The central screen can delight and infuriate in equal measure, too. Handing so many of the car’s vital functions to this, without physical buttons might unnerve some traditionalists, but it’s a touch of simplification that we know would impress our man Issigonis. Younger drivers and passengers love it, too. Just don’t try and operate it on a lumpy road – in the dark.
And as for the digital speedometer and minimalist fuel gauge – who really needs more? Well, Citroën UK clearly thinks we do, because the test car came equipped with cruise control (irrelevant in the UK), parking camera (no need), Xenon headlamps (really?) and a panoramic roof (not needed, but perhaps appreciated in our dark and dank country). Me, I’d take the basic version, because I think a car like this doesn’t need toys to win your heart.
On the road, committed wheelmen will bemoan its lack of in extremis dynamic flourish but, in the real world, it drives sweetly enough. The ride quality is soft-ish (as you’d expect), but body roll is kept in reasonable check thanks to pliant damping. The steering and gearchange are sweet and the brakes are keen to the point of aggressiveness, too, leaving a lasting impression of a car that’s comfortable, passenger friendly and entertaining. A friend was made to feel quite car sick during an evening B-road run, but she was more concerned about the brightness of the central screen which, in an otherwise dark interior, can be distracting on unlit roads – only later did I find that you could simply turn it off.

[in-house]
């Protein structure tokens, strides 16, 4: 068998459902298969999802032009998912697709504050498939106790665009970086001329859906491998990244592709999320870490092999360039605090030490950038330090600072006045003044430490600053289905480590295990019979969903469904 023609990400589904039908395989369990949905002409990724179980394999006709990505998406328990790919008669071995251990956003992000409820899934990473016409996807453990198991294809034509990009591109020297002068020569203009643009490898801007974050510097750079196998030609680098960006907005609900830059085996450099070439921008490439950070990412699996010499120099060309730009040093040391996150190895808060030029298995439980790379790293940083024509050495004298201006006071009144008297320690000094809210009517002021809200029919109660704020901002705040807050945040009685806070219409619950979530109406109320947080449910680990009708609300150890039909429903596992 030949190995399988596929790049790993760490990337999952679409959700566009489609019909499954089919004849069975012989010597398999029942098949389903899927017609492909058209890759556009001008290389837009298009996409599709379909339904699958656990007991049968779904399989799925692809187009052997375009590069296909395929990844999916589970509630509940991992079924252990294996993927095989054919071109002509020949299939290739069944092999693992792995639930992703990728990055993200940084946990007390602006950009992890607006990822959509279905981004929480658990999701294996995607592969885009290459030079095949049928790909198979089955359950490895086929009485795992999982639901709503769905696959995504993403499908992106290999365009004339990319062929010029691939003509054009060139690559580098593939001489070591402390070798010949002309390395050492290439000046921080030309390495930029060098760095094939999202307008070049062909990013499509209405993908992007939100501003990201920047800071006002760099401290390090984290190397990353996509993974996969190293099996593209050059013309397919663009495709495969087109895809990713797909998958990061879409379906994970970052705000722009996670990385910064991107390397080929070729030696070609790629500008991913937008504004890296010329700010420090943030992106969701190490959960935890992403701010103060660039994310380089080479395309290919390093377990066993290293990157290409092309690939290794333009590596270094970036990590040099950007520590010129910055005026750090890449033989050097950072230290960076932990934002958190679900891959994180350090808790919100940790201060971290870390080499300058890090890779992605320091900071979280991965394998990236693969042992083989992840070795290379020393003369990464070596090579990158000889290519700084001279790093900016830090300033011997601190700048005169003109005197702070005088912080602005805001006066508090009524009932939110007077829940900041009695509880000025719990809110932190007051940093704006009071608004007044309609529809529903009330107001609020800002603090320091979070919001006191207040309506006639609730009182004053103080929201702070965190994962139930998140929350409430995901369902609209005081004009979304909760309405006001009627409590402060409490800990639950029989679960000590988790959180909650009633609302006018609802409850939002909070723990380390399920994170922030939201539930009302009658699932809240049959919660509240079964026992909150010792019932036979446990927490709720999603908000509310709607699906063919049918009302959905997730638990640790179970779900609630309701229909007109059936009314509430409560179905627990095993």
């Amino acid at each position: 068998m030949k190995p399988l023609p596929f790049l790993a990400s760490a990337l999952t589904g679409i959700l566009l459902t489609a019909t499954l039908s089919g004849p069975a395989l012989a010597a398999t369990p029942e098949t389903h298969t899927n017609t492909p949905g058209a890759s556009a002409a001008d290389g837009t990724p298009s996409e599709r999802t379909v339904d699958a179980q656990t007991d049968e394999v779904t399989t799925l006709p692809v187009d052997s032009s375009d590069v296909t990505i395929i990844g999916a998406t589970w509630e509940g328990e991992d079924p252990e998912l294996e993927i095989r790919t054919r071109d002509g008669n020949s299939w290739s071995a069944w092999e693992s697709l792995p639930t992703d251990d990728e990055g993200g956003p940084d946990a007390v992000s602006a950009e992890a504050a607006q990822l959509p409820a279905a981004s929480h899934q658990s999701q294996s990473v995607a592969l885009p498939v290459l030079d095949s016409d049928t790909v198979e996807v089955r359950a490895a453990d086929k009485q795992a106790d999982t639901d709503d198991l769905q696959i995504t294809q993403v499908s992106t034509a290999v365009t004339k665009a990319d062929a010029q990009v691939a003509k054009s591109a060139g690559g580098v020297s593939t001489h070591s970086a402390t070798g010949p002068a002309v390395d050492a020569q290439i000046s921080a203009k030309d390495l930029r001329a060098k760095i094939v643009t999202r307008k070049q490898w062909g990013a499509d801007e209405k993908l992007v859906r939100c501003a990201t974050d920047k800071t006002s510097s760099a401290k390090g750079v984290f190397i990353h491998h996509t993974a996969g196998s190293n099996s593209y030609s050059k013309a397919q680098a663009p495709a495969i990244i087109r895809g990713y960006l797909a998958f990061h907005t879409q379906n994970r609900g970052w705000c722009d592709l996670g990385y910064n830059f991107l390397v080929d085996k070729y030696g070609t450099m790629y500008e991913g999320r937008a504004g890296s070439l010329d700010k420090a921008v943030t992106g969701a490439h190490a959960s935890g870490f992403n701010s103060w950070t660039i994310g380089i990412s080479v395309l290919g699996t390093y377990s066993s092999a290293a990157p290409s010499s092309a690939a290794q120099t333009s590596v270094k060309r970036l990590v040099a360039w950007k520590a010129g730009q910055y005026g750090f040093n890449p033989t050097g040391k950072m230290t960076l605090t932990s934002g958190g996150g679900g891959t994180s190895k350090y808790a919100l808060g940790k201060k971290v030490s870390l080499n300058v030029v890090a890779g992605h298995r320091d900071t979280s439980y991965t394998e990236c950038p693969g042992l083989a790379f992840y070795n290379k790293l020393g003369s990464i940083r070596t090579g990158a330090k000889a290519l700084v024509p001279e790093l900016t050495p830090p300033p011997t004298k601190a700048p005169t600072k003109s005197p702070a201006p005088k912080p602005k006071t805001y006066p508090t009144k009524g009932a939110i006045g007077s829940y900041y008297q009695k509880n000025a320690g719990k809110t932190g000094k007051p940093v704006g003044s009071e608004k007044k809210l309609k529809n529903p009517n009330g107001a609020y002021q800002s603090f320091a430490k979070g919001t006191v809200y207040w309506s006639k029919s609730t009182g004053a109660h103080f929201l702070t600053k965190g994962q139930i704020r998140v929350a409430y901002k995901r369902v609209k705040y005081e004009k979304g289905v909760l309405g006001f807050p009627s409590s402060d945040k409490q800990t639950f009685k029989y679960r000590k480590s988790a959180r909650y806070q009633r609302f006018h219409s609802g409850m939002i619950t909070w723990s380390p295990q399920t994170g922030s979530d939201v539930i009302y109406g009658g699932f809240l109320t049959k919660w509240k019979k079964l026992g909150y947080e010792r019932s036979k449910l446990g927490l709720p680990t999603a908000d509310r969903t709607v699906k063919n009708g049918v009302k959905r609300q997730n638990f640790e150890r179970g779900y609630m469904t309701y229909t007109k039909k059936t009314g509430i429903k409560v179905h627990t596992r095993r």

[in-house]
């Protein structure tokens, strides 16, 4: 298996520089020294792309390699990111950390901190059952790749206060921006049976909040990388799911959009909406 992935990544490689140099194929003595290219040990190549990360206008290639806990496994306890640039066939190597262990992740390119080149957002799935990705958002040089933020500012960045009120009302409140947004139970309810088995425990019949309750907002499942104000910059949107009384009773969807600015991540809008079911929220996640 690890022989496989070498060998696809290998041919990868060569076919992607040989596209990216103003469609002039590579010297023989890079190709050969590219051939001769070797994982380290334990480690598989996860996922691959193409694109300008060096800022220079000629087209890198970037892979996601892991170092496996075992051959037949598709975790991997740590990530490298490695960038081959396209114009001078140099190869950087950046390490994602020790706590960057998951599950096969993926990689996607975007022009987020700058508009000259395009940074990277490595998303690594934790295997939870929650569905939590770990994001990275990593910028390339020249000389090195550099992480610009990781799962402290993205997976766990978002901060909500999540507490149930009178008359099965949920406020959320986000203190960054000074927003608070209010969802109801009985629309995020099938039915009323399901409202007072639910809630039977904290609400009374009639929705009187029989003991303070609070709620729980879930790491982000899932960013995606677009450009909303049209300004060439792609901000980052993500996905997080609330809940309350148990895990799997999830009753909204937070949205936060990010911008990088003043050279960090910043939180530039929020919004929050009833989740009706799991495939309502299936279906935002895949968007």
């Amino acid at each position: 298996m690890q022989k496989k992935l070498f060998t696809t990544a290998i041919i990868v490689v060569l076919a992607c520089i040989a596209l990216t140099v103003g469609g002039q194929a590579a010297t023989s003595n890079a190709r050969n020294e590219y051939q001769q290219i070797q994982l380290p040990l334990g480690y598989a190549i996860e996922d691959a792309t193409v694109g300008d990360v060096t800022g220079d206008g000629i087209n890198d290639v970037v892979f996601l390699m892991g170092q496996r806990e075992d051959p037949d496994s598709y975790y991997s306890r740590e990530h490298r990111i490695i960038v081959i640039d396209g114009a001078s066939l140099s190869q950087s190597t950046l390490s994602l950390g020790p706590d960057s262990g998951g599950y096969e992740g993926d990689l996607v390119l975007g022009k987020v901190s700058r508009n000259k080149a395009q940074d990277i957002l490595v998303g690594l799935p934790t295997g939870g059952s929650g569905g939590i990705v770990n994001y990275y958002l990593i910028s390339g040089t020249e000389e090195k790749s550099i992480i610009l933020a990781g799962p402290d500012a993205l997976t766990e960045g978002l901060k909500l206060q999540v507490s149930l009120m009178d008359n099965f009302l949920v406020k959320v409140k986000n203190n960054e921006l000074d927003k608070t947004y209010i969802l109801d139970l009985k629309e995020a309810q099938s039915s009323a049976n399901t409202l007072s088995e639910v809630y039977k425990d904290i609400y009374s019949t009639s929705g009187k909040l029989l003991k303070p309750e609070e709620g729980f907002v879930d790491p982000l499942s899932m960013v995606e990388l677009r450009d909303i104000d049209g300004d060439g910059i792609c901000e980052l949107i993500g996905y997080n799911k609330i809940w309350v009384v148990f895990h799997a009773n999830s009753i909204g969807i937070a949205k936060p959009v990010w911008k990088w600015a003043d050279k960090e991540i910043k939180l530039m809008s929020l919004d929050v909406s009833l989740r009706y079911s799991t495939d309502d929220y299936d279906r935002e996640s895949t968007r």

Overall, I liked this car as much as I expected I would. It’s charming, clever, efficient and great value for money. Going back to the original premise of the blog – I really do think that Issigonis would approve of this car for all of the above reasons. He’d love its lightness, the roominess of it and the fact that, despite needing to comply with modern legislation, it’s not entirely dictated by it. The Cactus is a car that’s been created by thinking laterally – which, in an era where far too many people say there isn’t enough innovation in the car industry, is a clear signal that creativity is most certainty alive and well.
Yes, the C4 Cactus gets the AROnline seal of approval…
By the way, if you’re not convinced by the Cactus’ charms, consider that, for the same money, you could get yourself a Vauxhall Mokka. Before even contemplating one of those, may we suggest you read this blog: A weekend with the Vauxhall Mokka
Is the Editor of the Parkers website and price guide, formerly editor of Classic Car Weekly, and launch editor/creator of Modern Classics magazine. Has contributed to various motoring titles including Octane, Practical Classics, Evo, Honest John, CAR magazine, Autocar, Pistonheads, Diesel Car, Practical Performance Car, Performance French Car, Car Mechanics, Jaguar World Monthly, MG Enthusiast, Modern MINI, Practical Classics, Fifth Gear Website, Radio 4, and the the Motoring Independent...
Likes 'conditionally challenged' motors and taking them on unfeasible adventures all across Europe.